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September 20, 2012
MINNEAPOLIS (WCCO) by Chris Simon
According to numbers released Thursday by the U.S. Census, the percentage of children living in poverty in Minnesota continues to grow.
Now 80,000 more children are living in poverty compared to 2000 (114,000), an increase of about 70 percent. Officially, an estimated 194,000 (15.4 percent) children were living in poverty in Minnesota in 2011, a trend that has continued to increase for more than 10 years. Compared to last year, the number increased only slightly by 2,000 children from 192,000 in 2010.
“When you compare the number to 2,000, you get 80,000 more living in poverty, a 70 percent increase, it’s just huge”, said Kara Arzamendia with the Children’s Defense Fund of Minnesota.
Arzamendia said that the social safety net set up for these ‘working poor’ has developed holes.
“A lot of public programs have not kept pace with families and a lot of it has to do with the general state of the economy as well,” she said.
NewsRadio 830 WCCO’s Chris Simon Reports
Arzamendia said this is the wrong time for anyone, even the two candidates for President, to begin talking about cutting back on entitlements and tax credits designed to help the working poor make ends meet.
“The Earned Income Tax Credit is the best anti-poverty program that we have, it’s a great program that reinforces work. You have to be working in order to get it. You have to have earned wages since it does come after you file your taxes,” said Arzamendia.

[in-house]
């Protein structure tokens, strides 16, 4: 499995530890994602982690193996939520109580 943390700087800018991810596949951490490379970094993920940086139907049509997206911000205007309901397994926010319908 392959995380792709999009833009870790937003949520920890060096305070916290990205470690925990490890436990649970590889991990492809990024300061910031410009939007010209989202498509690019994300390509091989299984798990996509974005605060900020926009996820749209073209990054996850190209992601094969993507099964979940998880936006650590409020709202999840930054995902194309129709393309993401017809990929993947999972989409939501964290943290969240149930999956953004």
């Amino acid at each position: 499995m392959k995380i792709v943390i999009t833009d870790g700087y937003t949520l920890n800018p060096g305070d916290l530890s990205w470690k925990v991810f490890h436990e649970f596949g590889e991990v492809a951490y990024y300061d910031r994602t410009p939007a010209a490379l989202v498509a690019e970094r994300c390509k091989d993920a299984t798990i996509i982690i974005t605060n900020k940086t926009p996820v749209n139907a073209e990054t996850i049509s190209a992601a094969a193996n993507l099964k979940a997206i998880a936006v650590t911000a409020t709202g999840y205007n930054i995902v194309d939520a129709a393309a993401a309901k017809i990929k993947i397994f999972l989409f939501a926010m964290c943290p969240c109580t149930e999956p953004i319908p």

She points out that the federal poverty threshold for a family of four in 2011 was about $22,350 a year, while a full-time minimum wage worker would only earn about $15,000 a year. Because minimum wage does not allow a family to meet a basic cost of living, investments in work support programs like the Earned Income Tax Credit and child care assistance are critical to keep families out of poverty.
Arzamendia said some programs like the child care subsidy need more political support. Since it is not income tax-based or an entitlement, it is paid for from a limited pool of funds. While families go on waiting lists, employment opportunities are lost.
“These are families that are eligible to receive subsidies for childcare. They are working or going to school, and today in Minnesota there are almost 8,000 families are waiting for that assistance,” said Arzamendia.
Without these supports, families will struggle to move to a place of self-sufficiency so they can support their families.